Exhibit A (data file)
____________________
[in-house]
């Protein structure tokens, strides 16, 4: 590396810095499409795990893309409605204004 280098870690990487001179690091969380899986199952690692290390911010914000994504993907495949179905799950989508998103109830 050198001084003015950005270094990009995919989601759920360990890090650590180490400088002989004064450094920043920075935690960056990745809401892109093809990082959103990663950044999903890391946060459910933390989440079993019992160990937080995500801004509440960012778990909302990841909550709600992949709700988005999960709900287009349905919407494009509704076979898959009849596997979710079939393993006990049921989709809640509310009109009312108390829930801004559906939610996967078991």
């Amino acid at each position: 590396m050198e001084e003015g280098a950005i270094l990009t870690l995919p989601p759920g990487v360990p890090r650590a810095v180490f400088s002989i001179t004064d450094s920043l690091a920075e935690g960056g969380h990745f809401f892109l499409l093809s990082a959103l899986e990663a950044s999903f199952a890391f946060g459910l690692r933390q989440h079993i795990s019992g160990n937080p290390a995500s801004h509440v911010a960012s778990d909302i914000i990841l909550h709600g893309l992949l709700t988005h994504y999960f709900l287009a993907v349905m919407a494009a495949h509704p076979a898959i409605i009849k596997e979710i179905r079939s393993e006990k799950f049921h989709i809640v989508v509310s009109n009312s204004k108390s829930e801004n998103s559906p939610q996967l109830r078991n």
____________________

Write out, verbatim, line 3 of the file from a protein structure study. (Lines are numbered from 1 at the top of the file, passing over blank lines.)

């Amino acid at each position: 590396m050198e001084e003015g280098a950005i270094l990009t870690l995919p989601p759920g990487v360990p890090r650590a810095v180490f400088s002989i001179t004064d450094s920043l690091a920075e935690g960056g969380h990745f809401f892109l499409l093809s990082a959103l899986e990663a950044s999903f199952a890391f946060g459910l690692r933390q989440h079993i795990s019992g160990n937080p290390a995500s801004h509440v911010a960012s778990d909302i914000i990841l909550h709600g893309l992949l709700t988005h994504y999960f709900l287009a993907v349905m919407a494009a495949h509704p076979a898959i409605i009849k596997e979710i179905r079939s393993e006990k799950f049921h989709i809640v989508v509310s009109n009312s204004k108390s829930e801004n998103s559906p939610q996967l109830r078991n």